The above outlined distortions in the Baltic-Soviet economic relations are only part of the problem but I believe this is enough to convey the magnitude of the entire problem. Consequently, it is very difficult to see how assertions of subsidizing the Baltic states by the USSR could have possibly been based on any merits. To the extent that central investments in the Baltics could be regarded as autonomous, e.g. profit-seeking, rather than compensating flows, these assertions cannot be true even in the absence of distortions [Hanson 1991b].  I am in a complete agreement with the Economic Survey of the Baltic Republics undertaken under the auspices of the Swedish government; the survey, which contains a calculation similar to one described in the EEC paper, concludes that such exercises are of dubious value. [Karlsson & Van Arkadie 1991, 193]. They certainly cannot be taken as any approximation of what would Baltic current accounts look like under the conditions of full de facto independence.

Indeed, the evidence for 1989 and later years seems to point to the possibility of a balanced Latvian current account even with realistic Russian energy prices. The two other Baltic governments also maintained they were approaching a balance [Buchan 1991; Hanson 1991a & b; Department of ...1991].

6. The Comparative Development Levels: In Search for a Measure of Communist Retardation

Gross national product per head of the population /GNP per capita/ is the most comprehensive measure of the economic development level. In Europe, Lithuania was a lesser developed country during the interwar period of independence. This fact has to be put into perspective, though.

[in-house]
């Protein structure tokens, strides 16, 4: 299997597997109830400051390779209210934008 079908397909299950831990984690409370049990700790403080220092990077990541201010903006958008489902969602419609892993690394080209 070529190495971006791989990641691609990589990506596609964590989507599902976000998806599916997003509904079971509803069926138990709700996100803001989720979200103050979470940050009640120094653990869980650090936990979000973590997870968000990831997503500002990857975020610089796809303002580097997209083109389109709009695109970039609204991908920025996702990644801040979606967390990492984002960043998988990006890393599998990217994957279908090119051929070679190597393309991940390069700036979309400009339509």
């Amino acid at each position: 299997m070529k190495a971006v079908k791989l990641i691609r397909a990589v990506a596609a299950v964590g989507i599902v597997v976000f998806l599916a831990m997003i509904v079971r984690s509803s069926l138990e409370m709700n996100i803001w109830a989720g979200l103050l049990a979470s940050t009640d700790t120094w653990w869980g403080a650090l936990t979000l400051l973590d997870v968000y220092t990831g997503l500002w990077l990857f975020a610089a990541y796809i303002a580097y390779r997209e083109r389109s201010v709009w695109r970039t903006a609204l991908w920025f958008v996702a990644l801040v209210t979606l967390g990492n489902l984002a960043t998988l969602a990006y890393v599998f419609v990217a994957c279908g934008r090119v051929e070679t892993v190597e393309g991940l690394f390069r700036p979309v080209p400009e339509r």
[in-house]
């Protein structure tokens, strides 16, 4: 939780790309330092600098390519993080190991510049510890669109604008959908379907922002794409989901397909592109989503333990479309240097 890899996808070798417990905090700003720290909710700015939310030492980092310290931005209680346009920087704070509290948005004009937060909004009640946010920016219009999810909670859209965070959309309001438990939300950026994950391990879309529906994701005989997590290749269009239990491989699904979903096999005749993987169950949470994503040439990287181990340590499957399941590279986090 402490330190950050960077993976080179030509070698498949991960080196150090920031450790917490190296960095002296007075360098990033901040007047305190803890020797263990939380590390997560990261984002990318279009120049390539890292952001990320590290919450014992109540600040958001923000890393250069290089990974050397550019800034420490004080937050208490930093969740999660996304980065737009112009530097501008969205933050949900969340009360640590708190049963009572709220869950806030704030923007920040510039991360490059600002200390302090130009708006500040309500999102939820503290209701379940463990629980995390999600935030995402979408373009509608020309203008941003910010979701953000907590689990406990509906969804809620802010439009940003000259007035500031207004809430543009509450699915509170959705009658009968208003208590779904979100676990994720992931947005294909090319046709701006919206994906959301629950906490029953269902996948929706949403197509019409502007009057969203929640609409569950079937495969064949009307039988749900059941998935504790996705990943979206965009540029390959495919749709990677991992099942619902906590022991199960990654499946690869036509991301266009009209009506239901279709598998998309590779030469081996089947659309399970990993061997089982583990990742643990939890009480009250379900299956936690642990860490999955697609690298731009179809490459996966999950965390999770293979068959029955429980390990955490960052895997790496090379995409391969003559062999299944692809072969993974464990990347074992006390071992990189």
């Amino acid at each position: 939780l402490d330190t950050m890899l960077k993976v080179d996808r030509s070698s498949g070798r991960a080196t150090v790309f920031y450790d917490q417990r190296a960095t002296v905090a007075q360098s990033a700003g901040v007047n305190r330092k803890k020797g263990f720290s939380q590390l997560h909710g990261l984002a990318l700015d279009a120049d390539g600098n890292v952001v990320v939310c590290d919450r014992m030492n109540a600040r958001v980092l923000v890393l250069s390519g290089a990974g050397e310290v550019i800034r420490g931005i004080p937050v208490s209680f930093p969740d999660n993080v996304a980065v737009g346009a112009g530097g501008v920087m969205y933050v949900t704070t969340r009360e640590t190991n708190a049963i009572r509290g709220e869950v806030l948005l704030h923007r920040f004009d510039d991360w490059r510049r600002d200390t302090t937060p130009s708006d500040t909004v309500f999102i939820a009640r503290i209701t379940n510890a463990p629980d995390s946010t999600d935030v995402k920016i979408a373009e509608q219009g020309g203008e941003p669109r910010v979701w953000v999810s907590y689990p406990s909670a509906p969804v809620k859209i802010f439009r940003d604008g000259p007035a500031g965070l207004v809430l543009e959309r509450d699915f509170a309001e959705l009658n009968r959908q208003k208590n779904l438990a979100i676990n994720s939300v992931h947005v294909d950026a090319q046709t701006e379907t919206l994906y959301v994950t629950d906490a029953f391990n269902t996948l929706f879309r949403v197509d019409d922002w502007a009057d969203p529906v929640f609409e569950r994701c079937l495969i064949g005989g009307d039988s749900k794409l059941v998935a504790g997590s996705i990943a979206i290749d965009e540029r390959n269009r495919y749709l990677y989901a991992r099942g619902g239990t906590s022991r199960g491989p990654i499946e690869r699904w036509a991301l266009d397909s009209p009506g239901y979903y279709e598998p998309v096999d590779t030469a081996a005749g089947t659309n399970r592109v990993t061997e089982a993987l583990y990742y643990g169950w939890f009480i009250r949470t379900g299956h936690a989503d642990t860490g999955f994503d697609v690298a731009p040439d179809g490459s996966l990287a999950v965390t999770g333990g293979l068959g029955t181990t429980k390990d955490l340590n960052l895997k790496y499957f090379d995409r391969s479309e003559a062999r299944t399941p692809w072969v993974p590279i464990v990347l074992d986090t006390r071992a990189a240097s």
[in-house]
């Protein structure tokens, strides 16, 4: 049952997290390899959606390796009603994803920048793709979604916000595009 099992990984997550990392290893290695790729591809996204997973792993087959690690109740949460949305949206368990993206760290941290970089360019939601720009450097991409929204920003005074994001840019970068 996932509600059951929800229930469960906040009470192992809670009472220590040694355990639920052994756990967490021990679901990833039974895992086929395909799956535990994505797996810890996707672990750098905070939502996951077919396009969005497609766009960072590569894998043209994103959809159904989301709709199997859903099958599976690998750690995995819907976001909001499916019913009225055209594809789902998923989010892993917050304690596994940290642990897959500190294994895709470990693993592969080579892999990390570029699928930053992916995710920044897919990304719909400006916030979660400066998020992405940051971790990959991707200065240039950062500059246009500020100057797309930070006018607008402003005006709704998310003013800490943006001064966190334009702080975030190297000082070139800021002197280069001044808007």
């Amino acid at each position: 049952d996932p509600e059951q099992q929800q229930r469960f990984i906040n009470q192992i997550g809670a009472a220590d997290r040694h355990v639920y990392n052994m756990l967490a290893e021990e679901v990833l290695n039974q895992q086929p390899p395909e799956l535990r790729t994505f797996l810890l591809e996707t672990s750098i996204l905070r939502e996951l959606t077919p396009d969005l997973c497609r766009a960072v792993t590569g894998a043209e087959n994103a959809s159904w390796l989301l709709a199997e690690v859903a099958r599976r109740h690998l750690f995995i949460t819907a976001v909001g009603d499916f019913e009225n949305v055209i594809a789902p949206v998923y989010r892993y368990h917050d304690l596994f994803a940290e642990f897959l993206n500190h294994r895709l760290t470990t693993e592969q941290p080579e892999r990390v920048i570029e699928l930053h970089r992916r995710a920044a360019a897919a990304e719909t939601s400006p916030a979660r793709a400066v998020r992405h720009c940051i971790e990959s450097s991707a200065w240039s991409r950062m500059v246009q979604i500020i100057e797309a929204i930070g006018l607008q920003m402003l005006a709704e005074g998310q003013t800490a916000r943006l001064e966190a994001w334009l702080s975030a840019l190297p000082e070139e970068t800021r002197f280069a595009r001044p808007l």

From 1795 until the World War I /for 120 years/ Lithuania was under Russian colonial yoke and suffered brutal repressions for its numerous attempts to free itself. During the World War I it had to carry the bur­den of German occupation. The occupying Germans dismantled Lithuania's productive capacities and destroyed them with pedantic precision. The ensuing war for independence wreaked even more economic havoc. According to one estimate, total losses incurred as a result of  the German occupation and the war for independence amounted to 5 billion litas /Lithuanian  currency, US$1 = approx. 10 litas at the time/ or 3.5 times more than the Lithuanian national income in 1924. A national cohesion was almost nonexistent. Arguments were advanced that Lithuania could not survive as an economic entity [Terleckas 1990; Simutis 1942, 19].